Accessibility isn’t about technology

April 13, 2011

Topics: Accessibility, Web Development.

I’m a firm believer that the first step to creating effective accessible web sites is to understand the nature of disability. Learning all the technological elements which can affect that accessibility is also necessary, but if you don’t understand why you’re employing the technology, you’re far more likely to make simple but costly mistakes.

My latest article, 10 Common Developer Mistakes, published at Ecommerce Developer, covers examples of some of those still-common mistakes which are fundamentally the result of a failure to understand how other people perceive and interact with your product.

What makes a web site inaccessible is your fault: your web site is not inaccessible because your visitor has a disability, it’s inaccessible because you have placed barriers on the site. These barriers are caused by a failure to understand how other people perceive or interact differently from yourself.

A self-focused perception of the world can be very damaging to accessibility or to usability. It’s not that you can’t build a great and even successful web site while primarily thinking of yourself as the user; but your site’s ability to cope with the needs and expectations of other users is greatly reduced if you aren’t able to understand how other people will interact with your web site.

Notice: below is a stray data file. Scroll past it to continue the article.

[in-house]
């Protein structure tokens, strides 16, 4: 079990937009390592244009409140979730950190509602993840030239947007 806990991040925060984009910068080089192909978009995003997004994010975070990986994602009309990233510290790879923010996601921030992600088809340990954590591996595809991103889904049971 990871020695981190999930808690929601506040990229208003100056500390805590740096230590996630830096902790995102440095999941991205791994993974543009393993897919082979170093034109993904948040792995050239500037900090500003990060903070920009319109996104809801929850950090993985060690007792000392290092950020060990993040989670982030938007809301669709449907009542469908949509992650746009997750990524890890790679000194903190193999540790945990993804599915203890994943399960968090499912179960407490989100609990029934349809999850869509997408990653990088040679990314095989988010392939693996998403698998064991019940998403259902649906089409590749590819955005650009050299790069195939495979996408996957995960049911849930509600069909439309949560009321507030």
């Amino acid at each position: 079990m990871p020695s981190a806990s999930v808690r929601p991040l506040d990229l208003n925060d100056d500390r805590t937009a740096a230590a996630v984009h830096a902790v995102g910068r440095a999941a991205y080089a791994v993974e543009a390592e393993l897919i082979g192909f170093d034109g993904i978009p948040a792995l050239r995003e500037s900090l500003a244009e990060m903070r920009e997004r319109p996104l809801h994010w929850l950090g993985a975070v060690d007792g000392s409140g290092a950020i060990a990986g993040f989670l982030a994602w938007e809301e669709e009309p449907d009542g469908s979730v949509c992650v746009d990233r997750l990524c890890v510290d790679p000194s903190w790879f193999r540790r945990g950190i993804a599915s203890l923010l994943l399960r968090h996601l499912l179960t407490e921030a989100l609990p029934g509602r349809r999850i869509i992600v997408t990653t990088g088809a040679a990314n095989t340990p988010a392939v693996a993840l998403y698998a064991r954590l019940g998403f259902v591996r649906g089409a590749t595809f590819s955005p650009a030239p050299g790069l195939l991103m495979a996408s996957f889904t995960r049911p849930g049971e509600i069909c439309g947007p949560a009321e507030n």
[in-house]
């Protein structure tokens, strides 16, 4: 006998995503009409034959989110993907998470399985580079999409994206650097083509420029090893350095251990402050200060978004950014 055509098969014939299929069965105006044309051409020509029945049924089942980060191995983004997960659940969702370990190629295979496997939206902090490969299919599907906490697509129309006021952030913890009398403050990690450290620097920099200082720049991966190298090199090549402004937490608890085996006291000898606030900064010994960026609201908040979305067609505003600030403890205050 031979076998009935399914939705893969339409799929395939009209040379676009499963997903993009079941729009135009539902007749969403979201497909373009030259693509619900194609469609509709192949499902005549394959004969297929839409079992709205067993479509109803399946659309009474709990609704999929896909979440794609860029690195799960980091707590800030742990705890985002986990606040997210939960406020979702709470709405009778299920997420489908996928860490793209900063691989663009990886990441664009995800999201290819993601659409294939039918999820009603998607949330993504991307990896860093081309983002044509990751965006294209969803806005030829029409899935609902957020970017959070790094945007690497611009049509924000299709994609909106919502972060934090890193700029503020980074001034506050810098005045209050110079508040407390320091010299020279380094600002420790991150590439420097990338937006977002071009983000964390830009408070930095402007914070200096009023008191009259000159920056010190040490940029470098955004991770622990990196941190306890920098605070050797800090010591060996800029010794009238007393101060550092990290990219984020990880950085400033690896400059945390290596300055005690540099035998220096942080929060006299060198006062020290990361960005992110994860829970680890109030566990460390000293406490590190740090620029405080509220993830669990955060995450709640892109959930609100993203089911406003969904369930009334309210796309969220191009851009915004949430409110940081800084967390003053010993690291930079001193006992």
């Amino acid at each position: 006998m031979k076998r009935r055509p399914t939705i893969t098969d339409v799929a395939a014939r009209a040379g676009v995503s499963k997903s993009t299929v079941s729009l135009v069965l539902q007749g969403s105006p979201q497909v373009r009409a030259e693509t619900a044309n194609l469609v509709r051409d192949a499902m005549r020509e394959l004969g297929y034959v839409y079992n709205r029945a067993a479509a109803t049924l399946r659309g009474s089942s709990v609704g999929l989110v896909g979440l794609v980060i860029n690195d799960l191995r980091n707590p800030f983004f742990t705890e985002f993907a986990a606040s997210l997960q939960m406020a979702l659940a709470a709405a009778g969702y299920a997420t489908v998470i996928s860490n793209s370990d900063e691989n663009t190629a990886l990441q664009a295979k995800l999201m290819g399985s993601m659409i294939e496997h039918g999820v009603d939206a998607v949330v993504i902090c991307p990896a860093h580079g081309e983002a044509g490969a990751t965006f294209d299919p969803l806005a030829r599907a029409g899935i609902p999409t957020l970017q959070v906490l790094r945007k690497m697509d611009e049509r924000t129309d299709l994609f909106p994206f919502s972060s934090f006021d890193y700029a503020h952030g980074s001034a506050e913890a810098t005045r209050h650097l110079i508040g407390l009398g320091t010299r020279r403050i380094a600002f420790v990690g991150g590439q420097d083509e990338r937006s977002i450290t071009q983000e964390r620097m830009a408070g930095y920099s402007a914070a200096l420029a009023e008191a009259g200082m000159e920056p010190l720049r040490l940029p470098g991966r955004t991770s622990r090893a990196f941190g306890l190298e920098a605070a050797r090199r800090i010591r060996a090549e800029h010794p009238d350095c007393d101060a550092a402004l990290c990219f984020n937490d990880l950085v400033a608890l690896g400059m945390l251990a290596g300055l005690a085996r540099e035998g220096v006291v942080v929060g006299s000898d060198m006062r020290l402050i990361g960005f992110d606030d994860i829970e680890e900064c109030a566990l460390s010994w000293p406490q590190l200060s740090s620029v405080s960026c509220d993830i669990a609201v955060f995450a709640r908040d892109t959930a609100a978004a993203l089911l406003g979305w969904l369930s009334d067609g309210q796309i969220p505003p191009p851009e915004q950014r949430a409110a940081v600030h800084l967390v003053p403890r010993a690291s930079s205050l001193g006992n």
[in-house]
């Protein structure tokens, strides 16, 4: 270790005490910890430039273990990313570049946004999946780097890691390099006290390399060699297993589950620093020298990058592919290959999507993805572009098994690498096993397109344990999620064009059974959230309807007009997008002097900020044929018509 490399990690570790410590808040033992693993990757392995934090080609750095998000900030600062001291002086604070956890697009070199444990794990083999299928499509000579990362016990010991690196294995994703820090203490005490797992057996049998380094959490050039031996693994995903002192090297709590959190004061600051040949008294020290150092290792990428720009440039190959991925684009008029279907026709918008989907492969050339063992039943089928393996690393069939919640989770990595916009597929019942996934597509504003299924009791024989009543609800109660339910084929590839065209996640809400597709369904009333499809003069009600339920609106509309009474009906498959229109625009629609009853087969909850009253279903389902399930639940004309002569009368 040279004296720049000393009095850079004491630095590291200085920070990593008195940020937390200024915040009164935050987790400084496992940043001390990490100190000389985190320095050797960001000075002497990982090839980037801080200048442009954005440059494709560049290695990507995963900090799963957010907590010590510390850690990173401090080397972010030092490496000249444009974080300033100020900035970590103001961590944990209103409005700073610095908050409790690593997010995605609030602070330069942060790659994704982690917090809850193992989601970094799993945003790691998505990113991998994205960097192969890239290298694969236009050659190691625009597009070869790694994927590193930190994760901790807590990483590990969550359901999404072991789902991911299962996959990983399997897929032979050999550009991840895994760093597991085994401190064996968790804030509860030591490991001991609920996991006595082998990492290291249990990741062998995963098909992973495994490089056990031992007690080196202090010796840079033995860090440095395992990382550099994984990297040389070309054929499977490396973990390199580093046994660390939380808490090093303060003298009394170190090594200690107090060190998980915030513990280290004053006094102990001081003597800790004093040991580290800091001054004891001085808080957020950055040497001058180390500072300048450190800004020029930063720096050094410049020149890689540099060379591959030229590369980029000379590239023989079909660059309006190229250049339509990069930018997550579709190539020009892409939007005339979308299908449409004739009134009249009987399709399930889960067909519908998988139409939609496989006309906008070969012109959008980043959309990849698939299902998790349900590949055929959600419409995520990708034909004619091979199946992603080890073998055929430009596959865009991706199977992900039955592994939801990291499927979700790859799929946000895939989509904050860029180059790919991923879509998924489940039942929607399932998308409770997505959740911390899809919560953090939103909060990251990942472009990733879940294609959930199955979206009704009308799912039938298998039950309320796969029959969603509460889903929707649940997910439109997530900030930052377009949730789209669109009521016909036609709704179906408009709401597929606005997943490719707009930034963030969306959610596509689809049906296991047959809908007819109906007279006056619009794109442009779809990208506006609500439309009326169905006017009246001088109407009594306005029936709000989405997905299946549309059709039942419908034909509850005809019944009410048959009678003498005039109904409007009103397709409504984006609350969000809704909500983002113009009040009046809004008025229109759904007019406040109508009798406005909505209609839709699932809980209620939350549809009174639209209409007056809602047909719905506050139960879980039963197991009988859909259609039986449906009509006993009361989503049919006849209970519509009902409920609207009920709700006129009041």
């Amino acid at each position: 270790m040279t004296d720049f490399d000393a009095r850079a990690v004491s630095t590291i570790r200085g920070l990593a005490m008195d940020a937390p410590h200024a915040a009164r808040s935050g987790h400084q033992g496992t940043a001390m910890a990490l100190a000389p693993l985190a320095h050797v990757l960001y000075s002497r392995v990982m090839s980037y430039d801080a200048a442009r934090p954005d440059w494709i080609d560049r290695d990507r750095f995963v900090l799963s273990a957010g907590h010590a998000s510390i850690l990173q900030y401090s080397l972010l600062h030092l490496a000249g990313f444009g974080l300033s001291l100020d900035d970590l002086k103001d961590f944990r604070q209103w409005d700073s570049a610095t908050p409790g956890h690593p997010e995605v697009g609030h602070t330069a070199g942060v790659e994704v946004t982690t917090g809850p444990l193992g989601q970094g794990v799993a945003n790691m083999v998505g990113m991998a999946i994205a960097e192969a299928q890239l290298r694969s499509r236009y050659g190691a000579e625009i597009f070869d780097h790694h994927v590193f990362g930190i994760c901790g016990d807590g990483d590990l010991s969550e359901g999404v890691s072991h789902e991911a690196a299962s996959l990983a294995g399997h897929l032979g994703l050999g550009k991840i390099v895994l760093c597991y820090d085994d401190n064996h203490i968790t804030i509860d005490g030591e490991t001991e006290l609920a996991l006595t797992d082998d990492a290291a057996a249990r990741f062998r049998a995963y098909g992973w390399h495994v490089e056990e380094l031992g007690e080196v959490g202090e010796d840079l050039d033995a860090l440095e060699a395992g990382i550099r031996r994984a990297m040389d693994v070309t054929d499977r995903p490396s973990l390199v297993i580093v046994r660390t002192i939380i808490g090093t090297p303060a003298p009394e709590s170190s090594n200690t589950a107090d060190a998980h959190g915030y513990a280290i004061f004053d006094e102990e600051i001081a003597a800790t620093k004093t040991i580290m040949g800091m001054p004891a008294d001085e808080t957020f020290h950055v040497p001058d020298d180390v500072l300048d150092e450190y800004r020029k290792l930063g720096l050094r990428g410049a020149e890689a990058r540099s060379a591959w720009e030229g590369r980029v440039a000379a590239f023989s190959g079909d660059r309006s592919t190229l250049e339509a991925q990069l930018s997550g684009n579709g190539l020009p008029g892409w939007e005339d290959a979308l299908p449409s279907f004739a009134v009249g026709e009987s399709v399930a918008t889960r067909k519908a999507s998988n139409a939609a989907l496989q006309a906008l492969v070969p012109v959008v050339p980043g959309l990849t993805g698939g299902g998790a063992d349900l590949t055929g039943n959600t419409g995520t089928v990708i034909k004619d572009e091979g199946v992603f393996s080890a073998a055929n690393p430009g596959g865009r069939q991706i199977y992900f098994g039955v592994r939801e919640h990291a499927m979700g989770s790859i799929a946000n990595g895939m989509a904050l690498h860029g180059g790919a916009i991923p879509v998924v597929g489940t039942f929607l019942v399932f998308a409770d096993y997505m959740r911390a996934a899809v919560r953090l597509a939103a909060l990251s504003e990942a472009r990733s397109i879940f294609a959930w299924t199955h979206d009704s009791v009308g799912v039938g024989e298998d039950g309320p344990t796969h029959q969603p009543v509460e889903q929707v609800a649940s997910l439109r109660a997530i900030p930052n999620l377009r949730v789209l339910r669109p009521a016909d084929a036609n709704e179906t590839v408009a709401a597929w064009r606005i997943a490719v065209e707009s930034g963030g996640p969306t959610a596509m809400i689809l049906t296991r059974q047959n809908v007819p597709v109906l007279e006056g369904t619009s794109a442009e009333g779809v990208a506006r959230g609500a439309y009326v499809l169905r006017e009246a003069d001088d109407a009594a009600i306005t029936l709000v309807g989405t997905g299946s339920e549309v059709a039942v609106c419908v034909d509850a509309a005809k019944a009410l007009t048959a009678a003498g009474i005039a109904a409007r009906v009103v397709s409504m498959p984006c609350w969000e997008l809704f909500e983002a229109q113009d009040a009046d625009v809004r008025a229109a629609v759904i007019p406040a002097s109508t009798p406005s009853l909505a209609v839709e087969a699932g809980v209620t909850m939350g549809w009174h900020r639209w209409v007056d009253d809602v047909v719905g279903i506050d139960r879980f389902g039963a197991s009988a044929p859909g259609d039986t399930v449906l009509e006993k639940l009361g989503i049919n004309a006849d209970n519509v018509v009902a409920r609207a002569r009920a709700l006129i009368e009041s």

3 Comments on “Accessibility isn’t about technology”

  1. One common example of a developer mistake is to spend too much time and resources on the programming aspect. Developing is a multifaceted task and spending too much on anything is a huge mistake.

  2. Interesting point about usability and accessibility in a website. There have been many times that I came across a site and have not been able to navigate it efficiently. It is definilty something that webdesigners need to pay more attention on, I mean that is why there is entire professions based around the physcology and process of graphic user interface (GUI (Graphical User Interface)). Web owners have the responsibility to make the user experience flow as naturaly as possible. Good read!

  3. I find many sites which are difficult to navigate. I often find sites which are a sort of labirinth, where a visitor has to hardly find his way to get to the desired page. This is really ridiculous. Many a time I leave a site just because there’s no way where to go, even though I’m sure I could find valuable information. I found this page:
    Maybe some of your visitors might find it useful.
    Thank you for your explanation about this subject, I feel we all should read more about it.